The Rg Veda
The Rg Veda is the oldest book in Vedas and is arguably one of the oldest texts known to mankind. It is known as a Samhita as it is a collection of hymns formed around 600 B.C.E. or at the end of the Brahmana period (Santucci 1). Before being written down the Rg Veda was orally transmitted from generation to generation, being composed around 1800 B.C.E. (Santucci 1). Translated it comes to mean “Veda of verses,” aptly named because it contains 1028 hymns (sukta) that comes to total over 10,000 verses (Renou 3). The fact that the Rg Veda is a collection from a multitude of authors makes it difficult to attach a set date to the work; furthermore, some sections of the Rg Veda appear to be written at different times. This belief is derived from the fact that the writing styles change between books, as language and writing developed in India (Renou 5). The Rg Veda along with the other Vedas (Sama, Yajur, Atharva) is considered to be apauresya (divine in origin) (Prabhavananda 25); the universe is claimed to be created from the knowledge of the Vedas , therefore Vedic knowledge is claimed to have existed before mankind was even created (Prabhavananda 25).
The Rg Veda can be divided into 10 books or Mandalas (circles) (Santucci 1). Of these 10 Mandalas, II to VII are the oldest (Renou 5). These are known as the family books, as each book was written by a rsi (semi-divine visionary) from a certain priestly family. These families were: in order, Gritsamada, Vishvamitra, Vamadeva, Atri, Bharadvaja, and Vasishtha (Renou 5). The family books (Mandalas II – VII) are arranged in descending order of the number of hymns they contain; therefore, Mandala II has the most hymns and Mandala VII has the least (Renou 3). The VIII Mandala is not considered one of the family books. Though the majority of this Mandala was written by the Kanva family, hymns 67-103 were composed by other families (Santucci 1). Mandala IX is solely concerned with Soma, a plant used in Hindu rituals; the hymns of Mandala IX were taken from the other Mandalas and therefore reveal that this Mandala was written after Mandalas II – VII (Santucci 2). The first Mandala contains 191 hymns from a series of different poets, none of whom composed more than 26 hymns in the Mandala (Santucci 2). Many researchers agree that this first Mandala was a later addition to the Rg Veda although some individual hymns date back many years (Santucci 2). Mandala X is without argument the most recent addition to the Rg Veda. Researchers came to this conclusion by studying the grammar and subject matter of the Mandala and finding it to be in more recent style of writing (Santucci 2). Mandala X contains 191 hymns, making it an exact match to the first Mandala (Santucci 2). In each Mandala the arrangement of the hymns is in descending order in relation to the number of verses found in each hymn. If two or more hymns have the same number of verses, then the order of those hymns is determined by the length of meter (Renou 3).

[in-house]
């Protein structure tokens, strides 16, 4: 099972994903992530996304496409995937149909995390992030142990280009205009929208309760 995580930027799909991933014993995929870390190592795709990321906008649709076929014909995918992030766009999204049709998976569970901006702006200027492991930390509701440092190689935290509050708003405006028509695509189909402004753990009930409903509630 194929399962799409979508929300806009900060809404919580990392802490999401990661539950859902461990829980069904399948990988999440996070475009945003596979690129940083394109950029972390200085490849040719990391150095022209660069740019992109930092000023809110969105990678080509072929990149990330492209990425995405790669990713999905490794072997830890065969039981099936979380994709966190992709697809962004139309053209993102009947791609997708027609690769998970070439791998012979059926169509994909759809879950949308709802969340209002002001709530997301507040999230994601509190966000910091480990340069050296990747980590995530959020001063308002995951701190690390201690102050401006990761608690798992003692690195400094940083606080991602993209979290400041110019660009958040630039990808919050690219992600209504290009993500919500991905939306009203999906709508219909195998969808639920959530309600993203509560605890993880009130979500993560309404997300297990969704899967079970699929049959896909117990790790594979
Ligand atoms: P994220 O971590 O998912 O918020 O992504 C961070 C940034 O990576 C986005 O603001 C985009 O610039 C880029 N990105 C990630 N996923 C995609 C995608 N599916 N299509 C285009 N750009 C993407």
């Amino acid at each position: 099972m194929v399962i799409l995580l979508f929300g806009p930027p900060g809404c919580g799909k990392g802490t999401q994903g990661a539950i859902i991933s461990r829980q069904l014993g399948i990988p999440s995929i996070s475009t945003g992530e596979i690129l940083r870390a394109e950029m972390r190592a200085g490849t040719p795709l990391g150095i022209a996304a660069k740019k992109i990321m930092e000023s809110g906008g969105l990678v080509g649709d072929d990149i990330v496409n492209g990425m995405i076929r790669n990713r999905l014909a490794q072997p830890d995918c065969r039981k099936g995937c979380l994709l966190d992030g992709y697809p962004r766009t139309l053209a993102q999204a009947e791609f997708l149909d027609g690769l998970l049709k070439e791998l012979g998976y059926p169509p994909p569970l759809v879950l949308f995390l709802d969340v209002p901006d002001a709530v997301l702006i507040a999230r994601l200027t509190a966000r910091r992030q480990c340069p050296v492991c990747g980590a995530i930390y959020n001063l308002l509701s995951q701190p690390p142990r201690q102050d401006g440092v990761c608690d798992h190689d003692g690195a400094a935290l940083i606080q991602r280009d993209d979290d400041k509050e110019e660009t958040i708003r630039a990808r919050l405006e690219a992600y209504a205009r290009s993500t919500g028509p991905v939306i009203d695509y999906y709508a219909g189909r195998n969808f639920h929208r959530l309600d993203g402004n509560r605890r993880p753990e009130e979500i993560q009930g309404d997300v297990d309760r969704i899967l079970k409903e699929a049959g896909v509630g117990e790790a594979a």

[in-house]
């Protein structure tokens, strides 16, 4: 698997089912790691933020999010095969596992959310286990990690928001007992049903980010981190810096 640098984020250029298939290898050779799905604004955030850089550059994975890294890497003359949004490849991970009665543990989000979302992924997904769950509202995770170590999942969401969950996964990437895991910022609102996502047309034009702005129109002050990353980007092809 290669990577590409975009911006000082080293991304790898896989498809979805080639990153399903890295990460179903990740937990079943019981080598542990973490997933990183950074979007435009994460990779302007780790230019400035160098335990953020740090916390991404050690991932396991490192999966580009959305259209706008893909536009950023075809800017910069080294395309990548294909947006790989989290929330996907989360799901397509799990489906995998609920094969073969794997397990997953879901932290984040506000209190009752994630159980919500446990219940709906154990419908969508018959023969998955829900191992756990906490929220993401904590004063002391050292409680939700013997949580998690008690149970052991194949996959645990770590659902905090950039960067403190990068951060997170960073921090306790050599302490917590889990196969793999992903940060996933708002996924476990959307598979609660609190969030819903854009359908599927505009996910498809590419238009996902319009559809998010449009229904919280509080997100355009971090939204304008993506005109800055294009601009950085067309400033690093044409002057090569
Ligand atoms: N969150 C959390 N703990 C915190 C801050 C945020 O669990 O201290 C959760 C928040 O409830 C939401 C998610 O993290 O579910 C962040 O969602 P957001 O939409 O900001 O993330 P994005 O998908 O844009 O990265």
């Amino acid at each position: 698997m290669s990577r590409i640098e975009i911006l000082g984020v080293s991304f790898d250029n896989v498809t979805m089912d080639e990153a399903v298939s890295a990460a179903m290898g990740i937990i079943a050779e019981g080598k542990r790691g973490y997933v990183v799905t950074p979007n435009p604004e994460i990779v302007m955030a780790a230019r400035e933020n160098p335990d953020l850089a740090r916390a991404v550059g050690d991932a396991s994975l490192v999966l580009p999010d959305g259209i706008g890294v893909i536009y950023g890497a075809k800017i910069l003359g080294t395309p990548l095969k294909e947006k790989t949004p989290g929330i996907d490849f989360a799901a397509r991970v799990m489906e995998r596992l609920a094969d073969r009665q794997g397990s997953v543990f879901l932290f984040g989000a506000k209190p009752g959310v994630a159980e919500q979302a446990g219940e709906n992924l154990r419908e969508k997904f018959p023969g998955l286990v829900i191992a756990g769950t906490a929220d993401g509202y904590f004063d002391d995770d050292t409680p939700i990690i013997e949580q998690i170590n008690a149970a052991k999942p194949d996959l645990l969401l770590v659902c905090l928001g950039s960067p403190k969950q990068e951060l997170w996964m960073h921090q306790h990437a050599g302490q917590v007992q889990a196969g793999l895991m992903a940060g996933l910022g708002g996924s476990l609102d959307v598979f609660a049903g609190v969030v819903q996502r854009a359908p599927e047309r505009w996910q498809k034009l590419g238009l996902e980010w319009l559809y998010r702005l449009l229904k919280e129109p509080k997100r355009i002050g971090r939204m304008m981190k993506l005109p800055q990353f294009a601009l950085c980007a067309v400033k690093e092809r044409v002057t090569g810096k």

The hymns within the Rg Veda were used during religious and social ceremonies and are still used in Hindu rituals. These hymns contain instruction on the procedure of ritual and prayer (depending on what ceremony is taking place).
During a wedding ceremony, a Brahmin (priest) will read from the Tenth Mandala, hymn number 85 (Chandra Das 370). This hymn is known as “The Marriage of Surya.” It tells the tale of Surya’s (the Sun) marriage to Soma (the Moon) (Chandra Das 370). All Hindu “marriages are modeled upon this one, and the bride is called Surya (O’Flaherty 267).” Verses 20 – 47 of this hymn are recited during the wedding ceremony (O’Flaherty 267).
There are hymns within the Rg Veda that a mother can say to protect her unborn. During 1800 B.C.E. when the Rg Veda was composed it was believed that there were demons that were constantly looking to harm both mother and child (Chandra Das 385). To repel these demons, parents would recite hymns to ward off the evil spirits. The hymn “For Safe Pregnancy and Birth” found in Mandala X.184 prays to a number of gods that the seed be safe and brings forth a child at the end of the pregnancy (O’Flaherty 291). Mandala X.162 contains the hymn “To Protect the Embryo” which invokes Agni to drive away the demons who may try to harm either the mother or the developing child (O’Flaherty 292).
The majority of Hindu funerals result in cremation of the deceased. The reason is the belief that cremation is necessary to detach the soul from the body, otherwise the soul will “linger” as a preta (ghost) (Chandra Das 412). The mantra that is sung at a cremation ceremony is Mandala X.154 “The Funeral Hymn,” and asks that Yama take the deceased to heaven. Burials without cremation are reserved for infants who are without sin and Sadhu (holy men; renouncers) who have overcome their human desires and evil inclinations and are too regarded as without sin (Chandra Das 412). All other humans must be cremated in order for Yama (the god of death) to take them to heaven. The hymn that is sung at a burial of an infant or Sadhu is Mandala X.18, “Burial Hymn,” a prayer to Mother Earth to “wrap… up” the deceased, and for Yama to build a house upon the grave for the deceased (O’Flaherty 52).
Chandra Das, Abinas (2002) Rgvedic Culture. New Delhi: Mohit Publications.
Renou, Louis (2004) History of Vedic India. New Delhi: Sanjay Prakashan.
O’Flaherty, Wendy Doniger (1981) The Rig Veda. London: Penguin Books.
Santucci, James A (1976) An Outline of Vedic Literature. Missoula, Montana: Scholars Press.
Sharma, P.R.P. (2007) Encyclopedia of the Vedas. New Delhi: Anmol Publications.
Kumar, Frederick L. (1991) The Philosophies of India. Lewiston, New York: The Edwin Mellen Press.
Prabhavananda, Swami (1979) The Spiritual Heritage of India. Hollywood, California: Vedanta Press.
Article written by: Gerard Biggins (April 2010) who is solely responsible for its content.